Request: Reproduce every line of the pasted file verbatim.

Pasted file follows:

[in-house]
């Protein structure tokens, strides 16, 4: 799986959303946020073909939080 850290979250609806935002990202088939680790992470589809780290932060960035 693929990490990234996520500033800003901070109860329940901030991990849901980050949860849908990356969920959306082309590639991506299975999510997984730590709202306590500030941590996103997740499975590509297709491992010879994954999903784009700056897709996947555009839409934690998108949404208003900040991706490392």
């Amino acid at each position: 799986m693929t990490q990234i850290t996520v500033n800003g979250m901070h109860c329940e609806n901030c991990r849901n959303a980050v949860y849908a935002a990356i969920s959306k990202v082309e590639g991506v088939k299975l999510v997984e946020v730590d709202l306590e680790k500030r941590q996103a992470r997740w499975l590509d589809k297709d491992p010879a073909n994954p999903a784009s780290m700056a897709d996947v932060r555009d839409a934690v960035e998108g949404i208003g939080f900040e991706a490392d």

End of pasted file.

[in-house]
């Protein structure tokens, strides 16, 4: 799986959303946020073909939080 850290979250609806935002990202088939680790992470589809780290932060960035 693929990490990234996520500033800003901070109860329940901030991990849901980050949860849908990356969920959306082309590639991506299975999510997984730590709202306590500030941590996103997740499975590509297709491992010879994954999903784009700056897709996947555009839409934690998108949404208003900040991706490392």
């Amino acid at each position: 799986m693929t990490q990234i850290t996520v500033n800003g979250m901070h109860c329940e609806n901030c991990r849901n959303a980050v949860y849908a935002a990356i969920s959306k990202v082309e590639g991506v088939k299975l999510v997984e946020v730590d709202l306590e680790k500030r941590q996103a992470r997740w499975l590509d589809k297709d491992p010879a073909n994954p999903a784009s780290m700056a897709d996947v932060r555009d839409a934690v960035e998108g949404i208003g939080f900040e991706a490392d």